My first career was as a historian, and my art continues to be inspired by the past. I’m interested in objects passed down the generations – the material connection to past lives that they represent, and the feeling of intimacy and longing that they provoke. I make playful, ambiguous and meditative sculptural objects out of clay, glass and silver.
I use clay because it is a conjuror’s material: it can be smooth, rough, delicate, solid, fragile, white, colourful. It is also dependent on the fickle mercies of the kiln. The technical challenges and unpredictability of clay are integral to its appeal for me; it constantly forces me into new ways of thinking and experimenting. I am a technique magpie, combining traditional processes such as slip-casting with more modern ones such as laser cutting. I am also interested in testing the boundaries and bonds between materials, combining clay with metal and glass.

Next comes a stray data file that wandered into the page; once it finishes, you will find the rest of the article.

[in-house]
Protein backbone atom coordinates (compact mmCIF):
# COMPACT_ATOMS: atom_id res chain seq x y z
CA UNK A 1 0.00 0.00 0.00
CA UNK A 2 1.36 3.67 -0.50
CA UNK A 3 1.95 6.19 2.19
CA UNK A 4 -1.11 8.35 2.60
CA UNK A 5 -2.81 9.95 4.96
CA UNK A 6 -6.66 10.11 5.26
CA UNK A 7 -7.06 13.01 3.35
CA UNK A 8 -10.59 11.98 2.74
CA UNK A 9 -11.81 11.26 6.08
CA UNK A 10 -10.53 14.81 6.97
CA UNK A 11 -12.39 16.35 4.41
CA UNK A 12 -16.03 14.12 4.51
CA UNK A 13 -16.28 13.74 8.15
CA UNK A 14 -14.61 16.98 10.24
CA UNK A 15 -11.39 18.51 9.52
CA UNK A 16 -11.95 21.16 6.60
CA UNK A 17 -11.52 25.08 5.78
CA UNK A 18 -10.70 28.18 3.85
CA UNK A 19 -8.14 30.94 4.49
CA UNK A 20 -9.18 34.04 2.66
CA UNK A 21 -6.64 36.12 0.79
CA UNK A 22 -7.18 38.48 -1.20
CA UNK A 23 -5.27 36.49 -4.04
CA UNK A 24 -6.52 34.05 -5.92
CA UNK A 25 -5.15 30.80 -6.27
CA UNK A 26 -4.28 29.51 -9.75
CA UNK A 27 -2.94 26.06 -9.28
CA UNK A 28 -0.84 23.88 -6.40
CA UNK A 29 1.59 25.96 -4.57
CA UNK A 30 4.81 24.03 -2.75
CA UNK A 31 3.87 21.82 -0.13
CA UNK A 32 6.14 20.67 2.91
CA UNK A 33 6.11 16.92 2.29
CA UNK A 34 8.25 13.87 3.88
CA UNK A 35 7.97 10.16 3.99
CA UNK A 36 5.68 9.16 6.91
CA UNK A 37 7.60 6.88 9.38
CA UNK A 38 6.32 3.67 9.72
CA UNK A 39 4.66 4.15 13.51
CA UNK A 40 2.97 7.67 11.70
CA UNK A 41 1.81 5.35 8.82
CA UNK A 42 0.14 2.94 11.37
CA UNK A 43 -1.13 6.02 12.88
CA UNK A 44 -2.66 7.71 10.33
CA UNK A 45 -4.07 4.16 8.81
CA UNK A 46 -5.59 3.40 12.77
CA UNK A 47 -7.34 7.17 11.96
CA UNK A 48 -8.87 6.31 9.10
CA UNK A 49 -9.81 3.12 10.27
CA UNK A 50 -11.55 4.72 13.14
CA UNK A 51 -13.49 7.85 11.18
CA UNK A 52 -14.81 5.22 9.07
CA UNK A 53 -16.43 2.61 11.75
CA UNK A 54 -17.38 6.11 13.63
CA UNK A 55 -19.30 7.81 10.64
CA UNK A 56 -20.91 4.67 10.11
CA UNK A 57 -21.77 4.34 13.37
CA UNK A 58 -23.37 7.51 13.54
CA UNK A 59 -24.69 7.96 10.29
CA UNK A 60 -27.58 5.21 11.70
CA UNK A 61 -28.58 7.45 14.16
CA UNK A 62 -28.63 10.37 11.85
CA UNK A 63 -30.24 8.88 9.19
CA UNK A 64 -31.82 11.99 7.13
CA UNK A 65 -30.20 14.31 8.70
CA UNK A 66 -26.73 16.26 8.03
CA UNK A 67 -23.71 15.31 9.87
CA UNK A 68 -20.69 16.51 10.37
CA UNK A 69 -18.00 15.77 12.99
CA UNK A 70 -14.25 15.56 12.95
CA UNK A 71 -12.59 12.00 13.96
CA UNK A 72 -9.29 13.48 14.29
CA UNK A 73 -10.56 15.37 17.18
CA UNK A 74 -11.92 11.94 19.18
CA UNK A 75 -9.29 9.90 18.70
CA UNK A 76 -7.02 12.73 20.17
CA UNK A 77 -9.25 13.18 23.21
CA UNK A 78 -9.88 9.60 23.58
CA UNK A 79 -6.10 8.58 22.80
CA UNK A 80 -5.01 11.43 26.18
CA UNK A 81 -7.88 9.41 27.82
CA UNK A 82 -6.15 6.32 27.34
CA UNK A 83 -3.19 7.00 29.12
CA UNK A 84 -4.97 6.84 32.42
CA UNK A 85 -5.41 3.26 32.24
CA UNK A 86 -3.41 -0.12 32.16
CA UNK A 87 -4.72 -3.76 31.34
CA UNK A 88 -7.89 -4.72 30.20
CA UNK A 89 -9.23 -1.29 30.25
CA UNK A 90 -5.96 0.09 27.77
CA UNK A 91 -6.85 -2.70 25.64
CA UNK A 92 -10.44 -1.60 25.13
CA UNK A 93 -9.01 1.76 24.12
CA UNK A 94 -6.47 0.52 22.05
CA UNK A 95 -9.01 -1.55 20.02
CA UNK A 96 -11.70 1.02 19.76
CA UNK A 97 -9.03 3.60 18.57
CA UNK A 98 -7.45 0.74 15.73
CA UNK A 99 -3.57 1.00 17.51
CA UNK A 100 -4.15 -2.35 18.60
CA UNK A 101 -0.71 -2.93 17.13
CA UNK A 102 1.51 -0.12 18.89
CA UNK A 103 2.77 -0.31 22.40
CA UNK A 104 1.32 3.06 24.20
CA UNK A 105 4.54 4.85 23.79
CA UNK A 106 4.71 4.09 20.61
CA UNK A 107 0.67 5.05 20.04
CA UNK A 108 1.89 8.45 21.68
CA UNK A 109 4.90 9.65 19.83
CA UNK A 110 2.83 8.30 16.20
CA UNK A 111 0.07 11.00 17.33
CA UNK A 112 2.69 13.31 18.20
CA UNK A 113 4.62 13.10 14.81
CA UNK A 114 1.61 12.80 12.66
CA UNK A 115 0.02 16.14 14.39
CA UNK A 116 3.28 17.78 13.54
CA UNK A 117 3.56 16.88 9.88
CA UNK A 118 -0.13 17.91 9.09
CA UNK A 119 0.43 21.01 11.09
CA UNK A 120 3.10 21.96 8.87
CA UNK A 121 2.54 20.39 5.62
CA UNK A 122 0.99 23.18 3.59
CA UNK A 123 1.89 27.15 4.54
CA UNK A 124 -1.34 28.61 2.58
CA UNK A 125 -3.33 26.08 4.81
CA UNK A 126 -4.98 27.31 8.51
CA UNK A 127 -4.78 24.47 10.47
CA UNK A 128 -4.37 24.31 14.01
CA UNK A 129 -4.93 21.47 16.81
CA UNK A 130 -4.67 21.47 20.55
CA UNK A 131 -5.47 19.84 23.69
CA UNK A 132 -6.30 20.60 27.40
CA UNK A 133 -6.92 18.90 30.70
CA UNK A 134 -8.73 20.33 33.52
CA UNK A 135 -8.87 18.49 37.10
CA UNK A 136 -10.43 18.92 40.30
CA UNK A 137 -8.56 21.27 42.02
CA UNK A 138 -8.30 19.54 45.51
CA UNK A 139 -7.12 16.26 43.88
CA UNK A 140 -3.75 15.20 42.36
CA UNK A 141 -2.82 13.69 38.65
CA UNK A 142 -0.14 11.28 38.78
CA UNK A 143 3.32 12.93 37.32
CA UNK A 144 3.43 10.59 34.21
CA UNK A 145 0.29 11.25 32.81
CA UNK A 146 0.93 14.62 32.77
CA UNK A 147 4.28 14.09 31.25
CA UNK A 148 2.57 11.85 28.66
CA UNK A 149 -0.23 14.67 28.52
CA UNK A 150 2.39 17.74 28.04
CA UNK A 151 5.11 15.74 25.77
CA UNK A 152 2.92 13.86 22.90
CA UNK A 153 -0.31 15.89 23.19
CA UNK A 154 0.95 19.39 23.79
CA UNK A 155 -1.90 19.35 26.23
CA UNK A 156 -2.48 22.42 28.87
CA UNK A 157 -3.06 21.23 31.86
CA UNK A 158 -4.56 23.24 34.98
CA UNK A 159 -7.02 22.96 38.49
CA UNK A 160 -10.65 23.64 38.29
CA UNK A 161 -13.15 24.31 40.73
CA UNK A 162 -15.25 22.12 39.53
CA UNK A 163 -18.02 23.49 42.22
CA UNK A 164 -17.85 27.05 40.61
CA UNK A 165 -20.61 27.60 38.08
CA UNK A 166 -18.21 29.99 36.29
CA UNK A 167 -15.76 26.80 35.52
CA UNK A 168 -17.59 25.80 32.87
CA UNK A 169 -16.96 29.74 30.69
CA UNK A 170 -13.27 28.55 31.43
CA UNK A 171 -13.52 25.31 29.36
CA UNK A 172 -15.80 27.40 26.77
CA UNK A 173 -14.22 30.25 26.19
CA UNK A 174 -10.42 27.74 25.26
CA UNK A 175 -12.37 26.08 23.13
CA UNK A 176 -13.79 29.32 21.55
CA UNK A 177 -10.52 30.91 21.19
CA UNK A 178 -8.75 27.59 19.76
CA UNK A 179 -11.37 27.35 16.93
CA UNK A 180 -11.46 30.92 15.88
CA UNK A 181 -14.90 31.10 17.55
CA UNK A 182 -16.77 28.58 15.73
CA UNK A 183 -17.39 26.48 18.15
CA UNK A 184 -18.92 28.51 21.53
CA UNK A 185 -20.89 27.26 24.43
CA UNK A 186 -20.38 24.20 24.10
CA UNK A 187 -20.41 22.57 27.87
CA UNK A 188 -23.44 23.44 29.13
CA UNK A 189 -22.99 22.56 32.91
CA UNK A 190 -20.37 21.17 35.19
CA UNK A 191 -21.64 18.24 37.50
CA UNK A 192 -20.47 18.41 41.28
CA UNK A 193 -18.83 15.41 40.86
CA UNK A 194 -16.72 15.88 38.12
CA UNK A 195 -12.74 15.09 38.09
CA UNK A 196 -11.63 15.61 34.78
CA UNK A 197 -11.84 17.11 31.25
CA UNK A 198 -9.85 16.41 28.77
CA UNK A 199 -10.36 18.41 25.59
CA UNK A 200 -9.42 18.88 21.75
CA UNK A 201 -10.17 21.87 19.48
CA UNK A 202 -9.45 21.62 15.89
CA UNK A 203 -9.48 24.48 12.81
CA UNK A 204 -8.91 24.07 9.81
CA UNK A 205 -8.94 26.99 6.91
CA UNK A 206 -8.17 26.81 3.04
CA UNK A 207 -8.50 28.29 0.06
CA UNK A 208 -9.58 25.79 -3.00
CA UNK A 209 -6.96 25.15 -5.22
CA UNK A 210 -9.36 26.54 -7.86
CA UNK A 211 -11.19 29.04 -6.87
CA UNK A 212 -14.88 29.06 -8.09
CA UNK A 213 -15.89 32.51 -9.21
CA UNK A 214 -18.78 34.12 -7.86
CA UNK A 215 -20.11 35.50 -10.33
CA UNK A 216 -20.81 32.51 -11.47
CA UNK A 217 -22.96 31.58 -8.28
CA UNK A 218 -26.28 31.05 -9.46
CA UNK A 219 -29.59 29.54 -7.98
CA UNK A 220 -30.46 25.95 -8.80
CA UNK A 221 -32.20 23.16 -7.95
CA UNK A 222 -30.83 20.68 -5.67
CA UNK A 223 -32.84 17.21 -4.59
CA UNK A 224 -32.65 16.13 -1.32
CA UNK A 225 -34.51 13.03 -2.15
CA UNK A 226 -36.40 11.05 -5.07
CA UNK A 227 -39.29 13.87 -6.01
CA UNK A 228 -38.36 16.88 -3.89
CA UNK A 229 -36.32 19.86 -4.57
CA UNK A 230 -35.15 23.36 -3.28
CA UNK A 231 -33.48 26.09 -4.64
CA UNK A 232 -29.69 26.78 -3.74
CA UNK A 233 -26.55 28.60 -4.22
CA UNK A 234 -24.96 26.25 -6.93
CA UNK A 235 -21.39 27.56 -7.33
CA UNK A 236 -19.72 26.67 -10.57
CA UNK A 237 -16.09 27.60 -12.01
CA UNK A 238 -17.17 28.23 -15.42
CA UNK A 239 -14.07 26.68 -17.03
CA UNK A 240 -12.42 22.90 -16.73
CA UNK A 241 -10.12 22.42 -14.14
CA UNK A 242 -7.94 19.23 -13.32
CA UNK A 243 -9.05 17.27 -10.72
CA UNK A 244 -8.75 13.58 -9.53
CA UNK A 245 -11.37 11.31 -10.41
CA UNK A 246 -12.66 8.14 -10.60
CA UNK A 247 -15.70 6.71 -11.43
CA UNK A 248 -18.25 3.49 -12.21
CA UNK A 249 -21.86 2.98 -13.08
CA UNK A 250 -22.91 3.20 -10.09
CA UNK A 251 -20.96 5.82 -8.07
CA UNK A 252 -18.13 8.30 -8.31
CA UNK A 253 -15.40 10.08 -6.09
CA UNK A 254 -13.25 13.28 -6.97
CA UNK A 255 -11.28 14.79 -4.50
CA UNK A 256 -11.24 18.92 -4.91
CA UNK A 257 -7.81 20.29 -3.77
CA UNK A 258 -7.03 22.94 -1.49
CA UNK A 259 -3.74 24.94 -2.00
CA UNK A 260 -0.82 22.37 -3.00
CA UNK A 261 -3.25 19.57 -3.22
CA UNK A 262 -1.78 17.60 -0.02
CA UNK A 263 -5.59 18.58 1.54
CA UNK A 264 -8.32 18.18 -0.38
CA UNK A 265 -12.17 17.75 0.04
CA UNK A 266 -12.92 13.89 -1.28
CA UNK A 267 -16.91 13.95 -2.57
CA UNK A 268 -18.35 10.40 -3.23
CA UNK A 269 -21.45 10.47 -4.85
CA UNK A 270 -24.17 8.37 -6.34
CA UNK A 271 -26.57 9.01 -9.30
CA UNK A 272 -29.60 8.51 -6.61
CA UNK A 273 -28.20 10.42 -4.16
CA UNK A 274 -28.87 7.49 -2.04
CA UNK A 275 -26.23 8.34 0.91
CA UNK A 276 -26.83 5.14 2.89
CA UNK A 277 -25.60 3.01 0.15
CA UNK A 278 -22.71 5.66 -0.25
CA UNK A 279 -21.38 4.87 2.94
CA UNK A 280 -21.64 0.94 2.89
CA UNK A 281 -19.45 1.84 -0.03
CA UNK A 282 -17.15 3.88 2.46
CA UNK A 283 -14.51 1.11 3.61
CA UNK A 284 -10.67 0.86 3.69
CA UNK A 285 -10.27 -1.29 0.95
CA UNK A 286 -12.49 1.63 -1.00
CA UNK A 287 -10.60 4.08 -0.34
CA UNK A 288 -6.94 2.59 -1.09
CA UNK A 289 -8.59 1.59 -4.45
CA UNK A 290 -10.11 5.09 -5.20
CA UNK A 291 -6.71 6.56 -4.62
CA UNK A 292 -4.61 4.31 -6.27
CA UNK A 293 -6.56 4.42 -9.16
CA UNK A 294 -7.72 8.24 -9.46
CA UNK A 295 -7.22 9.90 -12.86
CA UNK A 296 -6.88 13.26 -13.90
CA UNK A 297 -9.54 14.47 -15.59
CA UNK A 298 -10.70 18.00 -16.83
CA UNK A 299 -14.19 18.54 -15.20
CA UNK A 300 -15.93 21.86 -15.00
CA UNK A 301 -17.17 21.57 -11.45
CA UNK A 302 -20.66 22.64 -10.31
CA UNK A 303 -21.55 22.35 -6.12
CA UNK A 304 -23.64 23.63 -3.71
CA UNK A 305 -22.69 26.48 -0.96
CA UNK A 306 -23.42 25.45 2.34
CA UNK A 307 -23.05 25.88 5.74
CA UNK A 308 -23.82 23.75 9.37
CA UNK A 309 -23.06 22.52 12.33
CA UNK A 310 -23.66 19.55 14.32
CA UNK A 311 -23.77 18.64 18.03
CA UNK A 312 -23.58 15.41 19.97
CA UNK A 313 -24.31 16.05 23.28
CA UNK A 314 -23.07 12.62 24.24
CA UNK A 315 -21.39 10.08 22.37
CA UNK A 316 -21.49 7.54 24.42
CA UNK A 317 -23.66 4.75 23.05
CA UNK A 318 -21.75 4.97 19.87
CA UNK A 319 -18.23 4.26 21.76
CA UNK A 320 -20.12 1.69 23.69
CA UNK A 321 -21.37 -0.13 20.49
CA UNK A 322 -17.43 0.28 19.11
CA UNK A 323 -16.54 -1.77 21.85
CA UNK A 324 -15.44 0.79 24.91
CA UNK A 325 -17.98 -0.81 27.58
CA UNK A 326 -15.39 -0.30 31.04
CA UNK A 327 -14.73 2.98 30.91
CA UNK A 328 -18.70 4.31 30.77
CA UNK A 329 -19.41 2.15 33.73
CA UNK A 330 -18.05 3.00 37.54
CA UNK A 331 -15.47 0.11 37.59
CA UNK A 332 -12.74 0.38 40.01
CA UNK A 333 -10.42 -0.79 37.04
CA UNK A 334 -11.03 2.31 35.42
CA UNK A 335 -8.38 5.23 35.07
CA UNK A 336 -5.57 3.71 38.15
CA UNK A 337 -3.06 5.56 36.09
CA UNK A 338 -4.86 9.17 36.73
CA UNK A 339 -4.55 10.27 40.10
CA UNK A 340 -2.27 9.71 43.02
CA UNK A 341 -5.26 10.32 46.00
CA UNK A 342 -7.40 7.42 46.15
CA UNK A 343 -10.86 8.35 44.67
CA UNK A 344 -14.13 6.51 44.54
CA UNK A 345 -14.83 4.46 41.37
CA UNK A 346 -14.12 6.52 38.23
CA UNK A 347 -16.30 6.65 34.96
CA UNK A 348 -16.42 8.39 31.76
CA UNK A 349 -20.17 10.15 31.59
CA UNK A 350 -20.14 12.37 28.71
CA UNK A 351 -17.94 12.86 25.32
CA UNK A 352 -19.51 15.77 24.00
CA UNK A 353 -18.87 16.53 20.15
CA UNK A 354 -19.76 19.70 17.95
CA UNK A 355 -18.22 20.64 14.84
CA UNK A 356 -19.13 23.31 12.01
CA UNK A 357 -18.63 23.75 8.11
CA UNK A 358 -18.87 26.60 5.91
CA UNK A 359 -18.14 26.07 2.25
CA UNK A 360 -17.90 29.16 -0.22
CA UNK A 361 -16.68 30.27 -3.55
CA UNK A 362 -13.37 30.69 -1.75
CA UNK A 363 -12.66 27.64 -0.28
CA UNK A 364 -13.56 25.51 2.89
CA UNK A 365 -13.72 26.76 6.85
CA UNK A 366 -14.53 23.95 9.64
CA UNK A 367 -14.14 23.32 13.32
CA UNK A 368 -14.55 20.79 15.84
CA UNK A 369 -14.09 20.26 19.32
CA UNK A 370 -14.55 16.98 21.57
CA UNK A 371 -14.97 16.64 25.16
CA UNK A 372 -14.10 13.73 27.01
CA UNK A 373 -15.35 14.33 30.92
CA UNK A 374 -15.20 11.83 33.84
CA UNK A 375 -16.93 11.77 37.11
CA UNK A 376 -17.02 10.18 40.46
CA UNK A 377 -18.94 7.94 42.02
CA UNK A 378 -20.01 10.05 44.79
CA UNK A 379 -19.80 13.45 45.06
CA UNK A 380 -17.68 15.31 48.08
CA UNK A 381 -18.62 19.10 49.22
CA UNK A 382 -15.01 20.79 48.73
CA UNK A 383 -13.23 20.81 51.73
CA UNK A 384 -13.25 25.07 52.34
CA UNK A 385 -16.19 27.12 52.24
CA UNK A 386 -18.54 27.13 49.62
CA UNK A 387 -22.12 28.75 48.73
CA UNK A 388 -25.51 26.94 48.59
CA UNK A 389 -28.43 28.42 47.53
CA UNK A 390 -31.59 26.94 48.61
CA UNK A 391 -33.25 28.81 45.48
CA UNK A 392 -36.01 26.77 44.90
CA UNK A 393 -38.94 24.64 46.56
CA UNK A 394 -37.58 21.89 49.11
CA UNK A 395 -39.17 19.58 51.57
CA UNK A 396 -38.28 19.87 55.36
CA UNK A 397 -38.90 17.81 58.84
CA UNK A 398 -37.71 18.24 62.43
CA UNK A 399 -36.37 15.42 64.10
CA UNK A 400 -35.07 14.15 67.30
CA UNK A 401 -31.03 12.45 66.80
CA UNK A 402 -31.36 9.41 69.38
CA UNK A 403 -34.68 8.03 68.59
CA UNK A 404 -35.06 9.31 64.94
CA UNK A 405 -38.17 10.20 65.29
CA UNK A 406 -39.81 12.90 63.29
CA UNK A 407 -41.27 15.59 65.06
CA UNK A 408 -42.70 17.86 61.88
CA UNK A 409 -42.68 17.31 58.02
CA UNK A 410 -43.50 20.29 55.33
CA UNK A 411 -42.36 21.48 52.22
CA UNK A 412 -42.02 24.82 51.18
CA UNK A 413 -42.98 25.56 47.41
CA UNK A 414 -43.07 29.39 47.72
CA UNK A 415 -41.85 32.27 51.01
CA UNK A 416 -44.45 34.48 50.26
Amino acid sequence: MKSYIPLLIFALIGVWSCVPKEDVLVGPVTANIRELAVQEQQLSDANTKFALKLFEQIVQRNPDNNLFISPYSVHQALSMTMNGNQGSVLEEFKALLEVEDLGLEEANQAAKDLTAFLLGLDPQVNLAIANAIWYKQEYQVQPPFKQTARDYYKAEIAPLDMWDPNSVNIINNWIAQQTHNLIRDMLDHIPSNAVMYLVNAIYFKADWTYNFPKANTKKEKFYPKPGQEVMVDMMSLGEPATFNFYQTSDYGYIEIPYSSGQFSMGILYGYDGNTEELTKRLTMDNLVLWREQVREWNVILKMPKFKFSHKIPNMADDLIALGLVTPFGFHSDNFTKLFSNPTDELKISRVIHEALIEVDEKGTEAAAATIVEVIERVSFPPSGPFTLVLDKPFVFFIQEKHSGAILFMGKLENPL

I have always been a ‘maker’ of sorts. I grew up in the kind of house where I could take for granted ready supplies of wire, wood, and tools. My father was an inveterate tinkerer, as well as a metallurgist by profession. I love the continuity of the fact I now also work with moulds, metal and furnaces, albeit after a long detour through academia and bringing up small children. I took my first concrete steps towards a creative career only in my late 30s. I completed an Art Foundation course at City Lit in 2018, for which I received a Distinction. I then undertook the year-long City Lit ‘Creative Practice: personal project’ course. I am now establishing my practice as an independent fine artist.
I have exhibited in various spaces around London, including the Menier Gallery and the Crypt at St Pancras Church. In 2019, I reached the finals of Handmade Britain’s ‘Identity’ competition, exhibiting in the Ashmolean Museum, Oxford. I am taking part in Cambridge Open Studios for the first time in July 2021.